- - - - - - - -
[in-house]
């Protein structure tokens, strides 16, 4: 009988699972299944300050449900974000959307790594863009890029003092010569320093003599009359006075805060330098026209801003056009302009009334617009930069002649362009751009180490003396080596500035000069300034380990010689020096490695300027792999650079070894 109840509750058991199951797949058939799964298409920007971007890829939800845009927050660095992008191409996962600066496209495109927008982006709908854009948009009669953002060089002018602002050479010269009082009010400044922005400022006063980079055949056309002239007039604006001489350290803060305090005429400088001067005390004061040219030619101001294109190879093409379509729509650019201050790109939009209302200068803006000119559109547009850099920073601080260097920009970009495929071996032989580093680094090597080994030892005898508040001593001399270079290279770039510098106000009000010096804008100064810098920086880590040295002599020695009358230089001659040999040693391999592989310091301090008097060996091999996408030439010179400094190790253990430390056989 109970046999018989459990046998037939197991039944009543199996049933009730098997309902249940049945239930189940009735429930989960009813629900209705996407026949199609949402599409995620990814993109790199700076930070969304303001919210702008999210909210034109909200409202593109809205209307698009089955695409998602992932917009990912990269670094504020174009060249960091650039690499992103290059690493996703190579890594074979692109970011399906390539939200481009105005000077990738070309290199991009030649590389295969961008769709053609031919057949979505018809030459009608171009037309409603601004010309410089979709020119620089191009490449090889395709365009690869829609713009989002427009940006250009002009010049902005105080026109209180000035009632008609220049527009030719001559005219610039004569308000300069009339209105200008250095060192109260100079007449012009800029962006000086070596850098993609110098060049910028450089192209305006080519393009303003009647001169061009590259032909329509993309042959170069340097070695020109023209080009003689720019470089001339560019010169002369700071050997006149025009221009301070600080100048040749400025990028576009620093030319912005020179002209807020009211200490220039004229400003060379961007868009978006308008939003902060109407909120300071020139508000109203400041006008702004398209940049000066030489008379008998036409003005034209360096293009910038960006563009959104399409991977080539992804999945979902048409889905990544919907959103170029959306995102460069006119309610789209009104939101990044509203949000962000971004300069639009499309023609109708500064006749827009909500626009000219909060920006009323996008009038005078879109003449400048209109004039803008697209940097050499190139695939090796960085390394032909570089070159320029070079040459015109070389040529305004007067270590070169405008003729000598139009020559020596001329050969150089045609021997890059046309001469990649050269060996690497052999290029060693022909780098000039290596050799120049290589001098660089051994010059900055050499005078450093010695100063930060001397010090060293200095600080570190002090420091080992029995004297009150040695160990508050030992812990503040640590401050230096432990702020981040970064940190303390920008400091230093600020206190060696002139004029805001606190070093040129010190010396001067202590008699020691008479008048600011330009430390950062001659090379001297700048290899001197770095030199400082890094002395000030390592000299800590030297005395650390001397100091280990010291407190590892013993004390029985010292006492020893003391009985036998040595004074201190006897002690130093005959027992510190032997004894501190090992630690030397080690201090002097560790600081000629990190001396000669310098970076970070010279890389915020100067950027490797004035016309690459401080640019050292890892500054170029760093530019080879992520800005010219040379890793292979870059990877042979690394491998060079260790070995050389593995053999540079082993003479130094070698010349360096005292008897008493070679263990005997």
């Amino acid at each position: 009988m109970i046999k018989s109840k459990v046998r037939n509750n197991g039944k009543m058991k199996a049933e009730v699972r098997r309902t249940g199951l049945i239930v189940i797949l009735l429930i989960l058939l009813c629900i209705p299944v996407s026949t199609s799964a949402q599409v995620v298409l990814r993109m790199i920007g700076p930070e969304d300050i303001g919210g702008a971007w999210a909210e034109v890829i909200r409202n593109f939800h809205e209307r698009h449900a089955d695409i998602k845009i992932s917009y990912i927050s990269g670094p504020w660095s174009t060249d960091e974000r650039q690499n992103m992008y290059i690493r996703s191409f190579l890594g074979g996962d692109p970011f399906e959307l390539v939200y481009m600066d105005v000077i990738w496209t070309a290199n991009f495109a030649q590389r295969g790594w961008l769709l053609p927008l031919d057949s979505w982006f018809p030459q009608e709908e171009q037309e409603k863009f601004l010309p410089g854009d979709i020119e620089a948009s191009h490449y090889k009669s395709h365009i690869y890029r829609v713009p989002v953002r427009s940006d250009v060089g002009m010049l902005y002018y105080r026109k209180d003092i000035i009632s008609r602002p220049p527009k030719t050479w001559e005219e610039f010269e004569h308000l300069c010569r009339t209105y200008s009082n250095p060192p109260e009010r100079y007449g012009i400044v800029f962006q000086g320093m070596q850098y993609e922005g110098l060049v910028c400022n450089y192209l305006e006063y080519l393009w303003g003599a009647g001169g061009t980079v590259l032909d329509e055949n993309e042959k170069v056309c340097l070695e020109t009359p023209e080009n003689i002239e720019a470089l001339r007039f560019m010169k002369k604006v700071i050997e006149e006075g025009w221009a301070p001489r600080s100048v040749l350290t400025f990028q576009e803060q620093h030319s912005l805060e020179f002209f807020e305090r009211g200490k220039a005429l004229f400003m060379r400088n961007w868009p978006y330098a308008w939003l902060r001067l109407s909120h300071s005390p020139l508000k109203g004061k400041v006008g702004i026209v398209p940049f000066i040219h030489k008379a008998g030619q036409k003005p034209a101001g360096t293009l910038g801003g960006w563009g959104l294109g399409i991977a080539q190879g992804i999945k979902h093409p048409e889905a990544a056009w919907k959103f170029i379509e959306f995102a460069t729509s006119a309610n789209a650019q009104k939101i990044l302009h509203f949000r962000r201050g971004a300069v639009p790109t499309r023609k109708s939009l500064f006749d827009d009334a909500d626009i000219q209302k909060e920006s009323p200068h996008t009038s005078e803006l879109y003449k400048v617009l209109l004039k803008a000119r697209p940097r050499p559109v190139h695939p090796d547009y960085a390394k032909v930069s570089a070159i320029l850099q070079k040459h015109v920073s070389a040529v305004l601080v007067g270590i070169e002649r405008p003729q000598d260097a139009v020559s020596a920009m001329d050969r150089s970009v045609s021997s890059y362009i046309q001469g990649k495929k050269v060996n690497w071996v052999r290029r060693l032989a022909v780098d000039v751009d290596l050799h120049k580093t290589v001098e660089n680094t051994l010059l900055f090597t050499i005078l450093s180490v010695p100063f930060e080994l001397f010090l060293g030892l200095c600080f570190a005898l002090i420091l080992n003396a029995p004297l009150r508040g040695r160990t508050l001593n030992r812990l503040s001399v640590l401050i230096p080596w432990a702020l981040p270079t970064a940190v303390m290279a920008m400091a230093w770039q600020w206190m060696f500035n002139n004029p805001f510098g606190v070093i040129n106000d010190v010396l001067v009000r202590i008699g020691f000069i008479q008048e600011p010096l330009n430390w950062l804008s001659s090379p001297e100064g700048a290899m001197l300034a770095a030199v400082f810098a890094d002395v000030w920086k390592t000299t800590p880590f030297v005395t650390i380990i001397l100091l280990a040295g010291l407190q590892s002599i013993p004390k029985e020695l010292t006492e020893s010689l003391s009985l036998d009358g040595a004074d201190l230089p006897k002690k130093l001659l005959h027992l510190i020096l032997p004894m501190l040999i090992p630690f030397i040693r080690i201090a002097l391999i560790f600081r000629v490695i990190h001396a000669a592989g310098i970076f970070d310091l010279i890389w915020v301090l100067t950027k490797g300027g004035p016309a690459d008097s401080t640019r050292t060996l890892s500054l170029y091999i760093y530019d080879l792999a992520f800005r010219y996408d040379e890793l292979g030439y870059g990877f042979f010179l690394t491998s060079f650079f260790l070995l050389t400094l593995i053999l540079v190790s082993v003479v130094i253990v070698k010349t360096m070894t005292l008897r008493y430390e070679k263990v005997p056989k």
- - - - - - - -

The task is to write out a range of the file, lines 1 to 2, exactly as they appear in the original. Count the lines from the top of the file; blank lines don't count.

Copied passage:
[in-house]
């Protein structure tokens, strides 16, 4: 009988699972299944300050449900974000959307790594863009890029003092010569320093003599009359006075805060330098026209801003056009302009009334617009930069002649362009751009180490003396080596500035000069300034380990010689020096490695300027792999650079070894 109840509750058991199951797949058939799964298409920007971007890829939800845009927050660095992008191409996962600066496209495109927008982006709908854009948009009669953002060089002018602002050479010269009082009010400044922005400022006063980079055949056309002239007039604006001489350290803060305090005429400088001067005390004061040219030619101001294109190879093409379509729509650019201050790109939009209302200068803006000119559109547009850099920073601080260097920009970009495929071996032989580093680094090597080994030892005898508040001593001399270079290279770039510098106000009000010096804008100064810098920086880590040295002599020695009358230089001659040999040693391999592989310091301090008097060996091999996408030439010179400094190790253990430390056989 109970046999018989459990046998037939197991039944009543199996049933009730098997309902249940049945239930189940009735429930989960009813629900209705996407026949199609949402599409995620990814993109790199700076930070969304303001919210702008999210909210034109909200409202593109809205209307698009089955695409998602992932917009990912990269670094504020174009060249960091650039690499992103290059690493996703190579890594074979692109970011399906390539939200481009105005000077990738070309290199991009030649590389295969961008769709053609031919057949979505018809030459009608171009037309409603601004010309410089979709020119620089191009490449090889395709365009690869829609713009989002427009940006250009002009010049902005105080026109209180000035009632008609220049527009030719001559005219610039004569308000300069009339209105200008250095060192109260100079007449012009800029962006000086070596850098993609110098060049910028450089192209305006080519393009303003009647001169061009590259032909329509993309042959170069340097070695020109023209080009003689720019470089001339560019010169002369700071050997006149025009221009301070600080100048040749400025990028576009620093030319912005020179002209807020009211200490220039004229400003060379961007868009978006308008939003902060109407909120300071020139508000109203400041006008702004398209940049000066030489008379008998036409003005034209360096293009910038960006563009959104399409991977080539992804999945979902048409889905990544919907959103170029959306995102460069006119309610789209009104939101990044509203949000962000971004300069639009499309023609109708500064006749827009909500626009000219909060920006009323996008009038005078879109003449400048209109004039803008697209940097050499190139695939090796960085390394032909570089070159320029070079040459015109070389040529305004007067270590070169405008003729000598139009020559020596001329050969150089045609021997890059046309001469990649050269060996690497052999290029060693022909780098000039290596050799120049290589001098660089051994010059900055050499005078450093010695100063930060001397010090060293200095600080570190002090420091080992029995004297009150040695160990508050030992812990503040640590401050230096432990702020981040970064940190303390920008400091230093600020206190060696002139004029805001606190070093040129010190010396001067202590008699020691008479008048600011330009430390950062001659090379001297700048290899001197770095030199400082890094002395000030390592000299800590030297005395650390001397100091280990010291407190590892013993004390029985010292006492020893003391009985036998040595004074201190006897002690130093005959027992510190032997004894501190090992630690030397080690201090002097560790600081000629990190001396000669310098970076970070010279890389915020100067950027490797004035016309690459401080640019050292890892500054170029760093530019080879992520800005010219040379890793292979870059990877042979690394491998060079260790070995050389593995053999540079082993003479130094070698010349360096005292008897008493070679263990005997």